Research consistently demonstrates that sexual harassment is related to a variety of negative outcomes. Negative outcomes, however, may be influenced by respondents' dispositions or response biases rather than by their sexual harassment experiences alone. This study investigates relationships between negative outcomes and sexual harassment over time in an attempt to assess this possibility. Further, little empirical research on sexual harassment has explored the impact of various coping strategies on experiences of harassment over time. Sexual harassment experiences, job-related and psychological outcomes, and coping responses were obtained from 216 female faculty and staff members at a midwestern university at 2 times, 24 months apart. Patterns of results suggests that sexual harassment has important effects on job-related and psychological outcomes that operate independently of dispositional influences or response biases. Results also indicate that sexual harassment at Time 1 is a better predictor of harassment at Time 2 than are coping strategies.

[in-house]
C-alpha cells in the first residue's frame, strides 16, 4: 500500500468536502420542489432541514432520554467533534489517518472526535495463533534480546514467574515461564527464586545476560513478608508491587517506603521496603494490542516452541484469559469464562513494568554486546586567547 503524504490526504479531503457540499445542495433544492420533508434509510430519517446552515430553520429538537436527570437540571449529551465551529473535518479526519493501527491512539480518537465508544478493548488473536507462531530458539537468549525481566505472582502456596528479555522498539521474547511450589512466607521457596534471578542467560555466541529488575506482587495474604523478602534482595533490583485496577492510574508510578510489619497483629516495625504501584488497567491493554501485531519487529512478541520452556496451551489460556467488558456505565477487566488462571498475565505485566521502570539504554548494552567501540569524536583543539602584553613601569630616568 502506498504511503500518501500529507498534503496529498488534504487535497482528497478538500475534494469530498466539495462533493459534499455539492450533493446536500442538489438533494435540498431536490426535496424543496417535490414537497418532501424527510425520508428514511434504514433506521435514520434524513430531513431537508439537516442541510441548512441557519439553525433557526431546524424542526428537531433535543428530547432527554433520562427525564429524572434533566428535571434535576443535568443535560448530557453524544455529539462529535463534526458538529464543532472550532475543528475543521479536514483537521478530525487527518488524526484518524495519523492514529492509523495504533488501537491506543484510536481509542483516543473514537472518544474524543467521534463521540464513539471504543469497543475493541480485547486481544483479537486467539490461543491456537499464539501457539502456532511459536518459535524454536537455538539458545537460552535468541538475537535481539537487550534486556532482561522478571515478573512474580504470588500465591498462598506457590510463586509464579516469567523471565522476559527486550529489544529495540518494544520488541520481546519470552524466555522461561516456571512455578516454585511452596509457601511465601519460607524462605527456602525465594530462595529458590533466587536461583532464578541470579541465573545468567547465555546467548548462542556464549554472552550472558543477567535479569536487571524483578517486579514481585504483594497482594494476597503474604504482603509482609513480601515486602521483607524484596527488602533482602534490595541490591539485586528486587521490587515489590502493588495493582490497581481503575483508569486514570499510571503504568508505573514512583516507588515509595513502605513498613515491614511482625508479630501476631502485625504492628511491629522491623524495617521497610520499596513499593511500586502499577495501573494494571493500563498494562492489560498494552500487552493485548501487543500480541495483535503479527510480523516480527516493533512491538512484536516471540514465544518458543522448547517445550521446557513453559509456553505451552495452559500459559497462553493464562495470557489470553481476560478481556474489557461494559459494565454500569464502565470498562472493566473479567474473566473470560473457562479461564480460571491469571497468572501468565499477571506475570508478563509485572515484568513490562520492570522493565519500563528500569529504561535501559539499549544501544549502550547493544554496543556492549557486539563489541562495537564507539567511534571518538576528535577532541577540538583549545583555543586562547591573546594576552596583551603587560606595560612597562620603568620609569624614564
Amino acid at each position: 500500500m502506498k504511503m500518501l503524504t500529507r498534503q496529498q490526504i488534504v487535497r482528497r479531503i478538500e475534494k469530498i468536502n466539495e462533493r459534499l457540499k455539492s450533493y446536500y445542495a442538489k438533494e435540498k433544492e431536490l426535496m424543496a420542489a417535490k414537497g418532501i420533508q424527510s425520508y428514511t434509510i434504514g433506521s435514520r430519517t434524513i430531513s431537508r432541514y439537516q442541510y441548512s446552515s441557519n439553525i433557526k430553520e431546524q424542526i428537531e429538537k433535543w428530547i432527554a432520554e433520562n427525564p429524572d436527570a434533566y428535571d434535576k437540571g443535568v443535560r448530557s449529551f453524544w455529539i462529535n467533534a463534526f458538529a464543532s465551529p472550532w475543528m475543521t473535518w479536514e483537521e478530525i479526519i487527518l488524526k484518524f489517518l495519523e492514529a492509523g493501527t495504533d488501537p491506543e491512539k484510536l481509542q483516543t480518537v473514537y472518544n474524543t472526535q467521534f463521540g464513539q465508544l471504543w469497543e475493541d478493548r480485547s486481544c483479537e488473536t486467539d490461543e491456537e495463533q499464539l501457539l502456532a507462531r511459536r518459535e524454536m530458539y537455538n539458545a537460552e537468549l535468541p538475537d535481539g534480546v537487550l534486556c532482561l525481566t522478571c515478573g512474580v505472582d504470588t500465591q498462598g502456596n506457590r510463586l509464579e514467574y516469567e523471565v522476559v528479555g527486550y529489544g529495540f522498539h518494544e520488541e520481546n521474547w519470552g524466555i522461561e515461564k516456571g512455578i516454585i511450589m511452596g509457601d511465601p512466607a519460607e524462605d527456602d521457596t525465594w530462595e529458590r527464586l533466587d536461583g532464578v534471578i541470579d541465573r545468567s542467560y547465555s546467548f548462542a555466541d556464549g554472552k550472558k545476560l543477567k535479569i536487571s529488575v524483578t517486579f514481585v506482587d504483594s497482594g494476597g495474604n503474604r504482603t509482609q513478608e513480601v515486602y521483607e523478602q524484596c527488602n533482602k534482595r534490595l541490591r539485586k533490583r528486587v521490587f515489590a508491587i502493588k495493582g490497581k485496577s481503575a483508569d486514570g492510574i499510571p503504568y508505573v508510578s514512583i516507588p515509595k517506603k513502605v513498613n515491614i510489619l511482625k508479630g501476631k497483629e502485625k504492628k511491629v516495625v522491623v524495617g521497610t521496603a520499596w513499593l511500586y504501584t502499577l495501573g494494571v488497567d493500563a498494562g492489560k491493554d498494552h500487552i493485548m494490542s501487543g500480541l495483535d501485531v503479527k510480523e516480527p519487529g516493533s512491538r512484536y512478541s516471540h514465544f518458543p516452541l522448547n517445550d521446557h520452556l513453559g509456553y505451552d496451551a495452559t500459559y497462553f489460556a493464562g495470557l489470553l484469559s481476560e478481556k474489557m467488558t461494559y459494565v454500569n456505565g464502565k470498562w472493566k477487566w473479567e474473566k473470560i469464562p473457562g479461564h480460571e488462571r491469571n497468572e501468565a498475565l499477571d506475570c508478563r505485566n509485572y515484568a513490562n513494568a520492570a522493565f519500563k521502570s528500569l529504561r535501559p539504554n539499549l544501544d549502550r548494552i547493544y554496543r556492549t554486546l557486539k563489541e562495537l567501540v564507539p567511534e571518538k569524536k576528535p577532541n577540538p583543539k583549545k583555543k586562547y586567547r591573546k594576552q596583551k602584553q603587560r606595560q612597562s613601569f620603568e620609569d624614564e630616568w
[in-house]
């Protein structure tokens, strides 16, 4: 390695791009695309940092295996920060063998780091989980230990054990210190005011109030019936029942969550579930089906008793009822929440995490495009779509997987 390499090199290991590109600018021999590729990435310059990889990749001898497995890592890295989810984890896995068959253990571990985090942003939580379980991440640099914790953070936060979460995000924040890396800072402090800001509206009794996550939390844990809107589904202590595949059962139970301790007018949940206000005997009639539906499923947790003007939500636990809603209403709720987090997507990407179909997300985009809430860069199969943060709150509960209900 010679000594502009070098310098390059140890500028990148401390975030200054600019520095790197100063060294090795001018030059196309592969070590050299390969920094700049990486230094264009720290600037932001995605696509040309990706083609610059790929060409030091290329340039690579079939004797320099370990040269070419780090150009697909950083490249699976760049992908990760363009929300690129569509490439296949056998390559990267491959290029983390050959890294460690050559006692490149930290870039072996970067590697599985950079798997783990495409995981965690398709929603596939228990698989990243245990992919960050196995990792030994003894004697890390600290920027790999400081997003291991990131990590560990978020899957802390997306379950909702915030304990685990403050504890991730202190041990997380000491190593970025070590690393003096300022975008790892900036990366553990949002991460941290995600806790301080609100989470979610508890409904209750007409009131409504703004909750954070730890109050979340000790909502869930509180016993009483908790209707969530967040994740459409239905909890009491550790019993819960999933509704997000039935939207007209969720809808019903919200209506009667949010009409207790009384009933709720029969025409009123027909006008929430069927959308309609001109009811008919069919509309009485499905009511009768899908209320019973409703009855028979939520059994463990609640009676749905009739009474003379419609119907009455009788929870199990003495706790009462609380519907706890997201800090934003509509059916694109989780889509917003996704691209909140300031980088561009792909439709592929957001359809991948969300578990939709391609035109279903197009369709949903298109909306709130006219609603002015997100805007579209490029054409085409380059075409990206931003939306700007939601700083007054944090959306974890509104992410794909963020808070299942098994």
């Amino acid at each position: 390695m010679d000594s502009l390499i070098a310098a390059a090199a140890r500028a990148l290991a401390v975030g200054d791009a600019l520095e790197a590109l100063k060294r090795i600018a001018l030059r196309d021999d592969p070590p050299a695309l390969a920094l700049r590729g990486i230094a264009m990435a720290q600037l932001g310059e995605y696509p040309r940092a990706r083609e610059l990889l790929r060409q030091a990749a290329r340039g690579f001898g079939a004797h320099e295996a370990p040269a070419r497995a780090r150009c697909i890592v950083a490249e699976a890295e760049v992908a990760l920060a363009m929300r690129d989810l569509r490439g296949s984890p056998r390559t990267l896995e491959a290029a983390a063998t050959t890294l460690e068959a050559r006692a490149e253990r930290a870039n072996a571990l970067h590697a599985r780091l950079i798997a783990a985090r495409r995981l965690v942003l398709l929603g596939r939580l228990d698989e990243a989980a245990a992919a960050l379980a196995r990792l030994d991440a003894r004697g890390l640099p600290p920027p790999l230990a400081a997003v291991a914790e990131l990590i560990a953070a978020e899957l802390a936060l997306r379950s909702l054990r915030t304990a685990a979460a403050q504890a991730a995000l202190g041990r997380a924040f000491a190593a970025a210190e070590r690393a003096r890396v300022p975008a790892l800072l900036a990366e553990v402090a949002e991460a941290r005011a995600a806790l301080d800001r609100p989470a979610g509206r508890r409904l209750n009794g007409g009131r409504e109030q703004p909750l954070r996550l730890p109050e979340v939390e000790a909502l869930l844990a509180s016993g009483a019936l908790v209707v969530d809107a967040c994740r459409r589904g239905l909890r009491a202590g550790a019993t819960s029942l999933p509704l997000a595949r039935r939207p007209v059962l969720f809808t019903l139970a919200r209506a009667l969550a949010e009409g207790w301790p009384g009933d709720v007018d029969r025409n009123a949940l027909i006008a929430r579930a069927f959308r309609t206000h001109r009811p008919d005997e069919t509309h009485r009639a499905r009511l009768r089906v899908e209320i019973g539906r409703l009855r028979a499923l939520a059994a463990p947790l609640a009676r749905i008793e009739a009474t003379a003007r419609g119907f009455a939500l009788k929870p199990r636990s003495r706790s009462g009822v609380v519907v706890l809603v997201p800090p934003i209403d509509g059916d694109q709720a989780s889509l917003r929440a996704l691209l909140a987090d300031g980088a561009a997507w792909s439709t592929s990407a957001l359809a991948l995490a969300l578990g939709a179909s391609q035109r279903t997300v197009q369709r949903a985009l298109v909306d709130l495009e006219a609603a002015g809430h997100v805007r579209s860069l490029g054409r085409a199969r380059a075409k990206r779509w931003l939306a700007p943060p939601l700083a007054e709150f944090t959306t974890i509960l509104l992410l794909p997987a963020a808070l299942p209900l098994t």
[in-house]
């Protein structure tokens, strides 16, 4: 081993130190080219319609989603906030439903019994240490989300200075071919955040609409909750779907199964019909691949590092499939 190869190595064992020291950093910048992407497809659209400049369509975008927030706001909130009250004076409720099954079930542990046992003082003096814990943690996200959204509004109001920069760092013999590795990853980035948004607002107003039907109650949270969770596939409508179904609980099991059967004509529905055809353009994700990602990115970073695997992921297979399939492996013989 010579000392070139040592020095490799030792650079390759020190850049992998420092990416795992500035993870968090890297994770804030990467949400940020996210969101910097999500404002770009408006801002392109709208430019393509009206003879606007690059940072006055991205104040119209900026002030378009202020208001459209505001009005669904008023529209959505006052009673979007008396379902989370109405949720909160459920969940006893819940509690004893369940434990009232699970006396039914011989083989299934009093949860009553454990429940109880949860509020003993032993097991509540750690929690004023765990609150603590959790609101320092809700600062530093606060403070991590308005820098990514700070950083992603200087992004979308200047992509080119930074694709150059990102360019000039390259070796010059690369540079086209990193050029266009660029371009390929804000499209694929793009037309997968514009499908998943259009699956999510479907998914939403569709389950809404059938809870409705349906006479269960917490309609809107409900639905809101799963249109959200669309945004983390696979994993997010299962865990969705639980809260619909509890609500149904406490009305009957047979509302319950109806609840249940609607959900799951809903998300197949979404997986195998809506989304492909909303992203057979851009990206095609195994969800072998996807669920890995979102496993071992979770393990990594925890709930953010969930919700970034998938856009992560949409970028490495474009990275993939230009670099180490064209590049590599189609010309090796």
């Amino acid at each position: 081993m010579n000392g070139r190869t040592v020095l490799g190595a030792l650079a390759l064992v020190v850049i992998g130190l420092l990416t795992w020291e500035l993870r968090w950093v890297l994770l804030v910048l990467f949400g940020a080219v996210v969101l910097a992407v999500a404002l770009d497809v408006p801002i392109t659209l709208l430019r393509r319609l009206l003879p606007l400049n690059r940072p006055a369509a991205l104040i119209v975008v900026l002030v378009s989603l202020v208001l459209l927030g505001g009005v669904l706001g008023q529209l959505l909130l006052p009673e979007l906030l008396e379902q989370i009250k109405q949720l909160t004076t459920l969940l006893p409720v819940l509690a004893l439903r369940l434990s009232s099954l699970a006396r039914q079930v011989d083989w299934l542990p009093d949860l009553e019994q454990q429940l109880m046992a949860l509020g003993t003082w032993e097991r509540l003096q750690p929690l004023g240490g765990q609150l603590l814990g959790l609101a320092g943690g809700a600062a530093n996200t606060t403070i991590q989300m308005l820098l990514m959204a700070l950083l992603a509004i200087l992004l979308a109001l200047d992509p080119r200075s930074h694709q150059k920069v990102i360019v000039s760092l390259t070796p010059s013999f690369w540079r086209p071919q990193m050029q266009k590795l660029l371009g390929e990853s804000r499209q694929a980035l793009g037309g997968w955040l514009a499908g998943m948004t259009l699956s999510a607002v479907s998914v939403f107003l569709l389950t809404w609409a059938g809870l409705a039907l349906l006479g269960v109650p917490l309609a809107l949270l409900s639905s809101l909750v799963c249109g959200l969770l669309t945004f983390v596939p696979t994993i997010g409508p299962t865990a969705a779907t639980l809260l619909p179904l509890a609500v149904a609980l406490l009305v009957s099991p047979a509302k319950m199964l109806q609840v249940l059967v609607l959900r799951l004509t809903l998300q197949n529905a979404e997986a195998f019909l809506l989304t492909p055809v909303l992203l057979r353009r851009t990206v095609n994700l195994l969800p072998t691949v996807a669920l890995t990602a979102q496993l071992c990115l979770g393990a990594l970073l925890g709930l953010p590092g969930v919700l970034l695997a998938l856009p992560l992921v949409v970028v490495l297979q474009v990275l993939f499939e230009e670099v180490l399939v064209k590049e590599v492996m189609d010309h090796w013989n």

|Original language||English (US)|
|Number of pages||26|
|State||Published - Jan 1 2000|
ASJC Scopus subject areas
- Applied Psychology
- Organizational Behavior and Human Resource Management